BCWD received a 2015 Clean Water Fund Grant in the amount of $32,250 to partner with the City of Oak Park Heights to retrofit an existing stormwater pond to eliminate pond short circuiting and improve water quality in Long Lake. The project was designed in 2015 and will be constructed in 2016.
Long Lake is impaired for excess nutrients, making the water green with algae in the summer. Water quality monitoring data confirms that phosphorous is the limiting nutrient and is thus the focus of our targeted reduction. BCWD looked for possible projects to remove phosphorous before it gets to Long Lake. The Oak Park Heights retail area on the south side of Hwy 36 eventually drains to Long Lake.
An opportunity was found!
Stormwater ponds work by allowing dirty rain and snow melt to first collect and let the larger sediment (with a lot of nutrients and other pollutants attached) to drop out before the cleaner water flows on to our lakes and streams. The Norell Avenue stormwater pond was built before we knew as much about stormwater ponds as we do today (and before the BCWD existed). The inlet and outlet pipes for the pond are too close to one another. This causes short circuiting, reducing the amount of time the dirty water spends in the pond. The proposed project would increased that flow path by installing a vinyl sheet piling driven into the pond bottom. Of the several options to increase flow path, this is the most feasible without decreasing pond volumes and more cost effective than relocating the inlet pipe further from the outlet pipe.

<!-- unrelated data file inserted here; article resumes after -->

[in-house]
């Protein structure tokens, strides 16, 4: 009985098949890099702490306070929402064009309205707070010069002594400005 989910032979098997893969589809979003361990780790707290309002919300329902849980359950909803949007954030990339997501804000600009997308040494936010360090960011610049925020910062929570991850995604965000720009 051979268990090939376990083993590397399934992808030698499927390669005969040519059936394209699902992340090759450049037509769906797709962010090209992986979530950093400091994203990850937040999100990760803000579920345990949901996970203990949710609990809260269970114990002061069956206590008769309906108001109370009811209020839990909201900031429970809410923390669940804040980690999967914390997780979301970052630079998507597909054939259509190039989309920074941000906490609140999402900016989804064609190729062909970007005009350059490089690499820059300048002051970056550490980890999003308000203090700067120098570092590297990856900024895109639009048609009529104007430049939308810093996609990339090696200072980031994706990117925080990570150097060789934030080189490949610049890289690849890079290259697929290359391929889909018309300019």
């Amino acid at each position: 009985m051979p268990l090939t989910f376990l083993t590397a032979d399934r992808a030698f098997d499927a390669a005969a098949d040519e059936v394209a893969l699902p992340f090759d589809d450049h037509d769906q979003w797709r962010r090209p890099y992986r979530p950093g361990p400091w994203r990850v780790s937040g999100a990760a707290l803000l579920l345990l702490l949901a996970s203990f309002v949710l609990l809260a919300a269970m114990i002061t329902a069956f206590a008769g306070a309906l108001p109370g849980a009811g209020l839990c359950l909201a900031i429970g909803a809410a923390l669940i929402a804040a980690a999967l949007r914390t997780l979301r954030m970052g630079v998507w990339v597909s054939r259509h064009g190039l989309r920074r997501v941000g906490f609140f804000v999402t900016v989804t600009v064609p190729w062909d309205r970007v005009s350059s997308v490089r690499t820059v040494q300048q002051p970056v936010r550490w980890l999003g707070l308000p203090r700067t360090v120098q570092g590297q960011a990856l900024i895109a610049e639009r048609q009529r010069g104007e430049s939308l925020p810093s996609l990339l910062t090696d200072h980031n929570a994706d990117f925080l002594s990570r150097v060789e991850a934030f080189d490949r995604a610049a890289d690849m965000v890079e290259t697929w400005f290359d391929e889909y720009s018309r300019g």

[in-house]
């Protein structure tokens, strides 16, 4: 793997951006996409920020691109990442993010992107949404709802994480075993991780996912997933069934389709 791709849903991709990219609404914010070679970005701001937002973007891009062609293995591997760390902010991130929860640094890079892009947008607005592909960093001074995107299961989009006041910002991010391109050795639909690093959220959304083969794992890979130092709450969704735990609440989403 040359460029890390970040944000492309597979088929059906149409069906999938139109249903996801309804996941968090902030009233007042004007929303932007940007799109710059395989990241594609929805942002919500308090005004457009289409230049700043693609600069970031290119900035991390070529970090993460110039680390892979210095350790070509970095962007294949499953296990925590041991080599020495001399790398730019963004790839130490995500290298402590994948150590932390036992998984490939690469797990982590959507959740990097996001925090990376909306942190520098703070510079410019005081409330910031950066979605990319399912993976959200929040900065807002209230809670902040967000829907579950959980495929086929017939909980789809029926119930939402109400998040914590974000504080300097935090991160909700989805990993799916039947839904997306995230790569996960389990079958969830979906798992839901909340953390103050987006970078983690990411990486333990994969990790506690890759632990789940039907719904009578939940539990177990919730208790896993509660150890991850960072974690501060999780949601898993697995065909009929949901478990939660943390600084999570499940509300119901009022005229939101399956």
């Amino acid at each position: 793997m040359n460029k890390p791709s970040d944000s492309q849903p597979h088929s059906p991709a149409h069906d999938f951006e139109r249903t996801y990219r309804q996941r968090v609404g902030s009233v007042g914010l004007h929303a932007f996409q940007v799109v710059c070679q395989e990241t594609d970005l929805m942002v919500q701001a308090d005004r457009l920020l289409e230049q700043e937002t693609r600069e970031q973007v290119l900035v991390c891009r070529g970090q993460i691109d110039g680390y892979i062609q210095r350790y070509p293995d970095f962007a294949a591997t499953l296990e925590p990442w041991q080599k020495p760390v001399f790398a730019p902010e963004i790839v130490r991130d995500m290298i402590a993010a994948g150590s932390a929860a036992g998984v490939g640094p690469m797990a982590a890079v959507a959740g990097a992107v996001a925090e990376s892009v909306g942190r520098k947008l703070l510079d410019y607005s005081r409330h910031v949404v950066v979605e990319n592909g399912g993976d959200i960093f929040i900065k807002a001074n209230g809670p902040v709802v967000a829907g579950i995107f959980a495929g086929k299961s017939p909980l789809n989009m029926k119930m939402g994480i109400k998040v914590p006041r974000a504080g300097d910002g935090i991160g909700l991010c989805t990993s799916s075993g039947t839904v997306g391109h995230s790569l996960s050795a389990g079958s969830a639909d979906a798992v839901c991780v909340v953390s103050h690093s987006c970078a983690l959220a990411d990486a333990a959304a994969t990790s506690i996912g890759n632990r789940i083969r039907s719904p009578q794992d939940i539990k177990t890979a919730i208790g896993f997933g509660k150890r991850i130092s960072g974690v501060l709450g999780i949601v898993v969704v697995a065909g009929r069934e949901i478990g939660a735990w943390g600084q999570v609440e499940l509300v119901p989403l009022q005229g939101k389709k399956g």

What will the project do?
The water quality model shows that the proposed project will increase the pond efficiency by 15%, removing an additional 1 ton/year of total suspended solids and 3.8 lbs/year of total phosphorous from the pond. This pond is a part of a larger regional treatment train and the model shows that this one small project would still have a notable reductions within Long Lake of 200 lbs/year TSS and 1.2 lbs/year TP and increases efficiency of the entire system. As a part of the overall feasibility study, BCWD will also be working with a private business to better maintain their pond that has significantly reduced volumes, and discuss their willingness to participate in the project. This may increase the project benefits to 6.8 lbs/year TP reduction at Long Lake. This is all a big deal for Long Lake when you consider that 1 pound of phosphorous can grow about 300 pounds of algae!